European Association for Jewish Culture 



European Association for Jewish Culture 


Spring-Summer 2001

Performing Arts

by Rafaële Arditti


Howard Butten is an American clown, of Jewish descent, named Buffo, and a writer, who also looks after autistic children. He has been on stage in many shows in Paris over the last weeks. Accompanied by violinist Pierre Amoyal, he has appeared in a musical show, Sonata for Violin and Red Nose. His extremely purist clown act allows him to take pleasure in very small objects including a finger and a tiny violin, for example, and he tenderly takes the audience with him through his different moods, by listening, and then by playing music.

Using few words and a great deal of music, Buffo makes it possible for poetry and imagination to occupy centre stage. His performance gathers strength when, for example, he calls for a moment of silence on the death of the little violin crushed beneath his overly intrepid foot, or when he lays it to rest in the black grand piano, which momentarily resembles a coffin.

Howard Butten, the clown Buffo

Howard Butten, the clown Buffo

His attentiveness to music and his independence in the face of authority, here portrayed by his violin teacher Pierre Amoyal, lead Buffo into a flowing dance which demonstrates his joy.

In a second show entitled Mr. Butterfly, Howard Butten combines his talent as a clown with his psychiatrist's understanding. He tells the story of Hoover Sears, a clown, who is central to the lives of four handicapped people, utterly forgotten by society, who tries to communicate in a different mode, which annoys the institution. Butten addresses the problem of difference, of conventions, and of other people's perception of us with humour, finesse, and tenderness.

by Michèle Lévy-Taïeb

A New Jewish Theatre in Berlin

For the first time since 1933, Jewish theatre has reappeared in Berlin. The Jewish Stage of Berlin is directed by Dan Lahav, an ex-member of Habimah and former student at Marcel Marceau's School for Mime which has operated in Berlin for the last twenty years. Lahav wants to bring Eastern European Jewish theatre, including such plays as The Golem, The Dybbuk, and stage adaptations of the stories of Itsik Manger and Shalom Aleichem, to the public. Most of the actors are German Jews or Israelis living in Berlin.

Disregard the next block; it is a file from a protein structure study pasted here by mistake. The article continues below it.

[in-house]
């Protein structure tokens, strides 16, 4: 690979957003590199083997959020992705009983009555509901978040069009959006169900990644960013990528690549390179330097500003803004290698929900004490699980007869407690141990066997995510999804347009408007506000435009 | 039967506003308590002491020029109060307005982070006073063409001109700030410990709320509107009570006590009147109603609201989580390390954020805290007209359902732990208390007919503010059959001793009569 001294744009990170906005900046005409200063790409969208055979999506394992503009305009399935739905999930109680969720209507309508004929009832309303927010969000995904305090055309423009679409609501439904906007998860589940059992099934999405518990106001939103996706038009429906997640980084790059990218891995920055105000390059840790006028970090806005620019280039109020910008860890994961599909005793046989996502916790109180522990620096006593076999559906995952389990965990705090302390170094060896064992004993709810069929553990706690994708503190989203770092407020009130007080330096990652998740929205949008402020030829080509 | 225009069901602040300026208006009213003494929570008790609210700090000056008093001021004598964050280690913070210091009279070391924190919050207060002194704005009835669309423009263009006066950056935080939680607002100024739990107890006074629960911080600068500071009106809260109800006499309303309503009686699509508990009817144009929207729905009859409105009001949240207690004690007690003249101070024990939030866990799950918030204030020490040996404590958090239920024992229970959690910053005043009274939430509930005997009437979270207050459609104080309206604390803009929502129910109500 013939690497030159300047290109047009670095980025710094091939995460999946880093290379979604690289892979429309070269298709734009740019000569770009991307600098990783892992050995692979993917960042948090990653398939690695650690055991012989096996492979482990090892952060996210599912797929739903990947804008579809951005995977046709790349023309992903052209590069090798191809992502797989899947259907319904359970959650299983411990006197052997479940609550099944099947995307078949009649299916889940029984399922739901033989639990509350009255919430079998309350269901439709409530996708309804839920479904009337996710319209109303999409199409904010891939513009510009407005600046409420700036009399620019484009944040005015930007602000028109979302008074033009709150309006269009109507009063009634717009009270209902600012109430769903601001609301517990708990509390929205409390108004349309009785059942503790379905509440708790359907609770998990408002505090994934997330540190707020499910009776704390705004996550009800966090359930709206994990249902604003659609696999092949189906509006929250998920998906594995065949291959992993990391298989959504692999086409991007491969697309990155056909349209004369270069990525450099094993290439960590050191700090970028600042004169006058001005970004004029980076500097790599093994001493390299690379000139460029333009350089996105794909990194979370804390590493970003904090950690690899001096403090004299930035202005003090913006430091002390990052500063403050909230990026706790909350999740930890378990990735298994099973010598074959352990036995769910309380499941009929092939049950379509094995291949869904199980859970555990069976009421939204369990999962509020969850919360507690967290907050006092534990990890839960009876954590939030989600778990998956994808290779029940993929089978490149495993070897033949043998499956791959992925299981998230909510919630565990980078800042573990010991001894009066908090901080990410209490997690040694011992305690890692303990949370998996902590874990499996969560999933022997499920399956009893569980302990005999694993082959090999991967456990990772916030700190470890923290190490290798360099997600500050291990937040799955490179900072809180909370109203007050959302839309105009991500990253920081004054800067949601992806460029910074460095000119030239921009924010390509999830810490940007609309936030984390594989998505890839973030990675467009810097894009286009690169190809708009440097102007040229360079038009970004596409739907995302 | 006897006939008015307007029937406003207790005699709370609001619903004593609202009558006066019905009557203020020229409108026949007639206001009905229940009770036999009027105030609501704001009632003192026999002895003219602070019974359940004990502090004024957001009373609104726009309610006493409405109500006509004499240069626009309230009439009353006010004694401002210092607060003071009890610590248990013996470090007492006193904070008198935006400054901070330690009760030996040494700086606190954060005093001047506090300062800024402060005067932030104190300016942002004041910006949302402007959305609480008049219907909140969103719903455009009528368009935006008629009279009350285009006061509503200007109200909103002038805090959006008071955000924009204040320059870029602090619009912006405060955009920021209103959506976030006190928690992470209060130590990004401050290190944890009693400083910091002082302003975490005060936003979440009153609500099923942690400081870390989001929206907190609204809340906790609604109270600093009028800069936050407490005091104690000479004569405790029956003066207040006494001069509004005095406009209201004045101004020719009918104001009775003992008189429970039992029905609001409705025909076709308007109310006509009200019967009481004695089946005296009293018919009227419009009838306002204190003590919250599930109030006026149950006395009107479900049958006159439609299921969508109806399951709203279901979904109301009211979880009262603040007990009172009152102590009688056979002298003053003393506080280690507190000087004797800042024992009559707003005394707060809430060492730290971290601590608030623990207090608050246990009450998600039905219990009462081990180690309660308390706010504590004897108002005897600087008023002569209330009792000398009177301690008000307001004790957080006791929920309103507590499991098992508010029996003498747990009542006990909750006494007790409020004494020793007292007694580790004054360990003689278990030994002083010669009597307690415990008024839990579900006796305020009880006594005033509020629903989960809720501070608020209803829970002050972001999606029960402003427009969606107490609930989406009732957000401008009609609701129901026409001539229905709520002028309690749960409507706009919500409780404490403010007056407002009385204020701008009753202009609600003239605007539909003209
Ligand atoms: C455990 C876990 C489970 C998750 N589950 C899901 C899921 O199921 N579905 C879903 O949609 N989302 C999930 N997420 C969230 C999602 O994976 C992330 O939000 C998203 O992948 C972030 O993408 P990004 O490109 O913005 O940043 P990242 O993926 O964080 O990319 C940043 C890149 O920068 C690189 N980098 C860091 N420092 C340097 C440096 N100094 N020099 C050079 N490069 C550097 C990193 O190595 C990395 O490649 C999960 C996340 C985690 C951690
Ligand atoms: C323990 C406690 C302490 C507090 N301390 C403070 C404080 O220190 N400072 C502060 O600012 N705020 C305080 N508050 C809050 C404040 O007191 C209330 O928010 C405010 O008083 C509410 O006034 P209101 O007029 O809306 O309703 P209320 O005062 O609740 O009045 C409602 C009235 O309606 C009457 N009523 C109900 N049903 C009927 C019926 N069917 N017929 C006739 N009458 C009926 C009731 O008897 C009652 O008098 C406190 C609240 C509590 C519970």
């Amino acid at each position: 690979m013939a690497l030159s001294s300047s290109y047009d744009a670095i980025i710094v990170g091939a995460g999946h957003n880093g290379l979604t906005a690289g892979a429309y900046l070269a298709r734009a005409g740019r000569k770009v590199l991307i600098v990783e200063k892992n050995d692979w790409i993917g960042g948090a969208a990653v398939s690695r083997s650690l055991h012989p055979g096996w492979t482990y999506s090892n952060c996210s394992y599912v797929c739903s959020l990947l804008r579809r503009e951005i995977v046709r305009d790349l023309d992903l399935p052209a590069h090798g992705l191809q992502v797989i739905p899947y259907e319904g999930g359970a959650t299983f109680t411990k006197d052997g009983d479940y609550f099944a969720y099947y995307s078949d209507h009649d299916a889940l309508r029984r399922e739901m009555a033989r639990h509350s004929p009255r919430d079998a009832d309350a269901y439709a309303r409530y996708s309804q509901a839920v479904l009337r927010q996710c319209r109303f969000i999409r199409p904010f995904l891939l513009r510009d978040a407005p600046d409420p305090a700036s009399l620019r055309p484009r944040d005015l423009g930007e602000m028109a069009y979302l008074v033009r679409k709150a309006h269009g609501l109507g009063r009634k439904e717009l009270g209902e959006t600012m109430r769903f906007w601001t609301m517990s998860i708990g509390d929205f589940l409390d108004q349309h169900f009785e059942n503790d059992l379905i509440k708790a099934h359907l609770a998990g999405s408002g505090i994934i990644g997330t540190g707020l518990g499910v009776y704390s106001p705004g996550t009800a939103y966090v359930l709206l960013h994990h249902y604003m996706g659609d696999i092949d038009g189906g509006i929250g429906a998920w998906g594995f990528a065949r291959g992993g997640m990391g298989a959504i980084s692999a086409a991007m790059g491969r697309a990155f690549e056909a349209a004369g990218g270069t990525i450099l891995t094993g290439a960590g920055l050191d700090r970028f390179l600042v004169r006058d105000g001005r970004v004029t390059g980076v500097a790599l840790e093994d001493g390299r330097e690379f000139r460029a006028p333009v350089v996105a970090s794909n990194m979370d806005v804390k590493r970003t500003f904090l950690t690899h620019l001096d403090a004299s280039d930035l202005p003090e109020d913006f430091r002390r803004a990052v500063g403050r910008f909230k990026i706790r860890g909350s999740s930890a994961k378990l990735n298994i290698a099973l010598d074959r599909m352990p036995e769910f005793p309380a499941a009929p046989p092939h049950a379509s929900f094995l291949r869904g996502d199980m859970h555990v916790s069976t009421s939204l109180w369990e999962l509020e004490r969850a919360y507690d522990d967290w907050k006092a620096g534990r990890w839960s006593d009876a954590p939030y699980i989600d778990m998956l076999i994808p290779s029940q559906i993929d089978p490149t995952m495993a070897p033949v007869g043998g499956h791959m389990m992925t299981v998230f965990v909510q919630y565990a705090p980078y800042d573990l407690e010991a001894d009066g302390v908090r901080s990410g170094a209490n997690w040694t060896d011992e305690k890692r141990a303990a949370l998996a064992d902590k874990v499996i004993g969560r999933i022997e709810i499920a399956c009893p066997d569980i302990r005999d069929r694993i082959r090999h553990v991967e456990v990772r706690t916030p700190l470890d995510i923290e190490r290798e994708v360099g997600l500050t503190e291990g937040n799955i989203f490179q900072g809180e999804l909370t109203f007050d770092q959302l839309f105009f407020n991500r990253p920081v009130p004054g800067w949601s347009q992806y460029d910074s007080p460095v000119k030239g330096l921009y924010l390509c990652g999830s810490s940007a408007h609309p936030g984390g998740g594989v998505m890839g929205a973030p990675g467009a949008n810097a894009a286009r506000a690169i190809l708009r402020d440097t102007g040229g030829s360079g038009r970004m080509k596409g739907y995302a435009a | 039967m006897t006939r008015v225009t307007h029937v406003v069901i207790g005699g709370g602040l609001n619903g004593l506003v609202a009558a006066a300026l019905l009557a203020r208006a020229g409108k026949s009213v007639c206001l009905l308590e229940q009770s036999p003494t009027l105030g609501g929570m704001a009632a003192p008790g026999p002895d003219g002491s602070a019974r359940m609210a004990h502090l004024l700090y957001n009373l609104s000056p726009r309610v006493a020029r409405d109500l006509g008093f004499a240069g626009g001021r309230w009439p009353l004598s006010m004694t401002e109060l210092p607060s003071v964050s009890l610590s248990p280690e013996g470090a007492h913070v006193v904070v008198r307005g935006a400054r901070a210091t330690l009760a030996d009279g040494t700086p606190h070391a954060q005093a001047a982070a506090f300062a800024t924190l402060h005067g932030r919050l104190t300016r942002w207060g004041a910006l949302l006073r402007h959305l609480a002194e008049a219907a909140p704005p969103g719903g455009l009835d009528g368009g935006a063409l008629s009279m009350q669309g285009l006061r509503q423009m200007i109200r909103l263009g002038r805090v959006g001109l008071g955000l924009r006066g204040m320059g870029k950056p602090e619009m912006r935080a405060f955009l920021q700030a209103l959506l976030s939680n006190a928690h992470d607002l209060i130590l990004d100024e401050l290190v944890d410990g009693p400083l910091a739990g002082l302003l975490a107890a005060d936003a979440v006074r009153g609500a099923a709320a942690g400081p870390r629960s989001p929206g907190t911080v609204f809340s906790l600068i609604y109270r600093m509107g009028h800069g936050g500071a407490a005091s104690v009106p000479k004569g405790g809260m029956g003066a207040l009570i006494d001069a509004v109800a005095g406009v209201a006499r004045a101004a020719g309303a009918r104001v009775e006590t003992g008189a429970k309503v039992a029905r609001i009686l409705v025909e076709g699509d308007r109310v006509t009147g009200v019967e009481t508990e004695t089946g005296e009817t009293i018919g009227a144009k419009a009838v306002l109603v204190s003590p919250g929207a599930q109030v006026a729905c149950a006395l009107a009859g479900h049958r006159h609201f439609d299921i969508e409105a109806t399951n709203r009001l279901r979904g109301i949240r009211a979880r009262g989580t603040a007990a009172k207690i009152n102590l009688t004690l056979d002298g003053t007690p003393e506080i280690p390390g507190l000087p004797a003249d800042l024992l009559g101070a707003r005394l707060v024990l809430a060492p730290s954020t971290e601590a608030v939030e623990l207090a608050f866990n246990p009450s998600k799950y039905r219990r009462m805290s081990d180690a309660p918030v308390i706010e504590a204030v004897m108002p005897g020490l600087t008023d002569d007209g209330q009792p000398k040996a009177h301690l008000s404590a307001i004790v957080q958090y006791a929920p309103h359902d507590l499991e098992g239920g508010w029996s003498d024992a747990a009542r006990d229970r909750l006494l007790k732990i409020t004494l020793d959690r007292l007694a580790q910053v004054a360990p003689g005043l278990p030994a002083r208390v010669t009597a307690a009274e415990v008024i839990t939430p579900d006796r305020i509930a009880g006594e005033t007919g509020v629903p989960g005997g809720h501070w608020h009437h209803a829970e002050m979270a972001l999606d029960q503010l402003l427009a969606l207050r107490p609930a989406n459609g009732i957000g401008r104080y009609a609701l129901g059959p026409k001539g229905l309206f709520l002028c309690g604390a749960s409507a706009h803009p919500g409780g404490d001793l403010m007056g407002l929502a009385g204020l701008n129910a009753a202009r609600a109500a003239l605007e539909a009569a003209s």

What's Playing...

In late 2000 and early 2001, a number of plays about the many threads of Judaism were staged in France.

A Disrupted Life 

In A Disrupted Life, Etty Hillesum recounts the last two years in the life of a young Jewish Dutch girl, Anne Frank's soul sister. "We would like to be a balm poured on all the wounds," is the final cry of hope of a woman near death who, while no heroine, proved how we can occasionally surprise ourselves. Etty Hillesum died at Auschwitz in 1943 aged 27. A Disrupted Life has been staged regularly in various theatres, with Anne Marbeau, Isabelle Colombe, Valérie Zarouk in the starring role.

A Young Girl of Privilege

Francine Christophe gives a sober account of the hell of the camps at Poitiers, Pithiviers, Beaune la Roland, Drancy, and Bergen Belsen. Fifty years later, she has written an extremely personal account in A Young Girl of Privilege, adapted and staged by Philippe Ogouz and starring Mireille Perrier. The long road from hell that she shared with her mother included hunger, cold, typhus and above all, humiliation and fear. Both mother and daughter survived the nightmare, but not unscathed, and their story remains haunting. Staged at the beginning of the year, the play will run in France and in some major European cities.

The Terezin Opera

Liliane Atlan, author of the most poetic, poignant texts on the Holocaust, has produced, with Patrick Hahhiag, a prodigious work that is staged like a ritual. This opera was broadcast on France Culture radio station and was the subject of many lectures in a number of institutions in France and abroad.

Coats with People in Them

The Jesters of Bassan Company invited us to an exploration of Jean Pierre Cannet's text. The play describes the surprising, stormy, moving meeting between Emma, an old Jewish woman who was deported, along with her parents, and a young gypsy who is also heir to a painful past.

Amorphous of Ottenburg